The issues of rural poverty are by no means restricted to the Highlands though.

In the Scottish Borders, the council has brought out a new five-year strategy –Tackling Poverty and Financial Exclusion – which includes the challenges of rural poverty.

Lib Dem MSP Jim Hume, who represents South of Scotland, and was a former member of Scottish Enterprise Borders, said one of the big challenges for the area was transport.

The UK Chancellor George Osborne announced in his Autumn Statement that a 2p rise on fuel was being scrapped, which Hume said could benefit people in the region.

“That will be about £11 every time you fill up your car. For a lot of people in rural areas a car is not a luxury it’s a necessity.

“You fill up every week, you do big mileages and £11 each time soon adds up.”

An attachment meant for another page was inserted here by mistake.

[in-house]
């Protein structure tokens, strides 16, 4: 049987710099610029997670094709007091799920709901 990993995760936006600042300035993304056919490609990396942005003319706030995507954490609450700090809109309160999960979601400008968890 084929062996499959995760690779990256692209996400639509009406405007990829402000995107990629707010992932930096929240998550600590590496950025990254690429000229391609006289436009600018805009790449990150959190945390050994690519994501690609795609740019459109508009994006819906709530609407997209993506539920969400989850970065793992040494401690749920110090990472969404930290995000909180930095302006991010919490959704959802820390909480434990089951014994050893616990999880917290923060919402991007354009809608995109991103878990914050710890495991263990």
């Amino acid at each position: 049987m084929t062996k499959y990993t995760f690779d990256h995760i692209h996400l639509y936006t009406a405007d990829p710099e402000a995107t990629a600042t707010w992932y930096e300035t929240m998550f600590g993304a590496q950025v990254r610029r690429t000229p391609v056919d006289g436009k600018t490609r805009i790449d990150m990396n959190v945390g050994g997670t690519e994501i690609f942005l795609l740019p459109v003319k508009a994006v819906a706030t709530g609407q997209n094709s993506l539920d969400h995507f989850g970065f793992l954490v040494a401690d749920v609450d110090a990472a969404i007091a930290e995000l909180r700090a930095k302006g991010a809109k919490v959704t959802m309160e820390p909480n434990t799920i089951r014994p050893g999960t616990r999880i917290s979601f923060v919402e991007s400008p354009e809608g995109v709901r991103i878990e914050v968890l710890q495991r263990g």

The £300m Borders Railway is predicted by Transport Scotland to draw in £33m of benefits to the Scottish economy and inward investment to the local community.

He said: “There’s a perception the Borders is a million miles away from Edinburgh and the central belt but it’s not, in 30 minutes you can be in Peebles, in an hour you can be right into the middle of all of it.”

While investment is important to ensure rural areas are not left behind – it is not just about the money.
Finnie says: “No matter how much money you put towards something, it’s not going to take Kinlochbervie or Lochinver any closer to Inverness geographically.
“People value their public services, they value their school teachers and cleaners and they value the people who keep the roads open in the winter. It’s terribly important we don’t turn the Highlands into a playground – that we have living, vibrant communities.”